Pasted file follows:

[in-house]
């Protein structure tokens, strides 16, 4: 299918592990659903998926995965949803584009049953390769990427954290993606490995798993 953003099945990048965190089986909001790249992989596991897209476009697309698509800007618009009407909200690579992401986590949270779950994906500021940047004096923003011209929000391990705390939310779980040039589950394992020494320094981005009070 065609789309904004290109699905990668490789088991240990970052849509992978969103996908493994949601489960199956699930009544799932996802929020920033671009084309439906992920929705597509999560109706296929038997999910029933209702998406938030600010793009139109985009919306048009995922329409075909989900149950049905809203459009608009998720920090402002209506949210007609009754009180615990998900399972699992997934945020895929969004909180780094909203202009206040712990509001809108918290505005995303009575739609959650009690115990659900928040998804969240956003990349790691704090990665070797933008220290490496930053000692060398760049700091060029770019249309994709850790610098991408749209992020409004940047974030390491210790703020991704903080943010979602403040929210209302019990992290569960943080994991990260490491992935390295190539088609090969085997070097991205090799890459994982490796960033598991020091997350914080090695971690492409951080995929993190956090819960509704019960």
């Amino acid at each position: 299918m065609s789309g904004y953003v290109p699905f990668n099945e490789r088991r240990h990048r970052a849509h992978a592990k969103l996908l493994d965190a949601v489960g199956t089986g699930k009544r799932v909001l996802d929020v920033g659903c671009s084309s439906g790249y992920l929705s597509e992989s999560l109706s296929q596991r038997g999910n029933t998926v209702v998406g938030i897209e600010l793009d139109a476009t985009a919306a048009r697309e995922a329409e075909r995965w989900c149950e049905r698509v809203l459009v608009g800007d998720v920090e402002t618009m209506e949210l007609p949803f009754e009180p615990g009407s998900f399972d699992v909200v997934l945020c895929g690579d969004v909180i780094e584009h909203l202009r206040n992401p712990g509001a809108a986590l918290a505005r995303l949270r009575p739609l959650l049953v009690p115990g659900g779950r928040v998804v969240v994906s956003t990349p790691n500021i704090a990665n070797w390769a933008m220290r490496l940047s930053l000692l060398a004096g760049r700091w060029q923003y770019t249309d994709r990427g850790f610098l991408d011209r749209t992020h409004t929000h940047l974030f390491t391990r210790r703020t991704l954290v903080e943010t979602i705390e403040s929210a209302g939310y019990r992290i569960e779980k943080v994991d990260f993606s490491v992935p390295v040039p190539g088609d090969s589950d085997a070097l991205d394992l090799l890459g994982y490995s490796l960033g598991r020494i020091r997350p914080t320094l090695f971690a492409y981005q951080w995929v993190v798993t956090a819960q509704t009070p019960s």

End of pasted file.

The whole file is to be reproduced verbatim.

[in-house]
């Protein structure tokens, strides 16, 4: 299918592990659903998926995965949803584009049953390769990427954290993606490995798993 953003099945990048965190089986909001790249992989596991897209476009697309698509800007618009009407909200690579992401986590949270779950994906500021940047004096923003011209929000391990705390939310779980040039589950394992020494320094981005009070 065609789309904004290109699905990668490789088991240990970052849509992978969103996908493994949601489960199956699930009544799932996802929020920033671009084309439906992920929705597509999560109706296929038997999910029933209702998406938030600010793009139109985009919306048009995922329409075909989900149950049905809203459009608009998720920090402002209506949210007609009754009180615990998900399972699992997934945020895929969004909180780094909203202009206040712990509001809108918290505005995303009575739609959650009690115990659900928040998804969240956003990349790691704090990665070797933008220290490496930053000692060398760049700091060029770019249309994709850790610098991408749209992020409004940047974030390491210790703020991704903080943010979602403040929210209302019990992290569960943080994991990260490491992935390295190539088609090969085997070097991205090799890459994982490796960033598991020091997350914080090695971690492409951080995929993190956090819960509704019960």
């Amino acid at each position: 299918m065609s789309g904004y953003v290109p699905f990668n099945e490789r088991r240990h990048r970052a849509h992978a592990k969103l996908l493994d965190a949601v489960g199956t089986g699930k009544r799932v909001l996802d929020v920033g659903c671009s084309s439906g790249y992920l929705s597509e992989s999560l109706s296929q596991r038997g999910n029933t998926v209702v998406g938030i897209e600010l793009d139109a476009t985009a919306a048009r697309e995922a329409e075909r995965w989900c149950e049905r698509v809203l459009v608009g800007d998720v920090e402002t618009m209506e949210l007609p949803f009754e009180p615990g009407s998900f399972d699992v909200v997934l945020c895929g690579d969004v909180i780094e584009h909203l202009r206040n992401p712990g509001a809108a986590l918290a505005r995303l949270r009575p739609l959650l049953v009690p115990g659900g779950r928040v998804v969240v994906s956003t990349p790691n500021i704090a990665n070797w390769a933008m220290r490496l940047s930053l000692l060398a004096g760049r700091w060029q923003y770019t249309d994709r990427g850790f610098l991408d011209r749209t992020h409004t929000h940047l974030f390491t391990r210790r703020t991704l954290v903080e943010t979602i705390e403040s929210a209302g939310y019990r992290i569960e779980k943080v994991d990260f993606s490491v992935p390295v040039p190539g088609d090969s589950d085997a070097l991205d394992l090799l890459g994982y490995s490796l960033g598991r020494i020091r997350p914080t320094l090695f971690a492409y981005q951080w995929v993190v798993t956090a819960q509704t009070p019960s």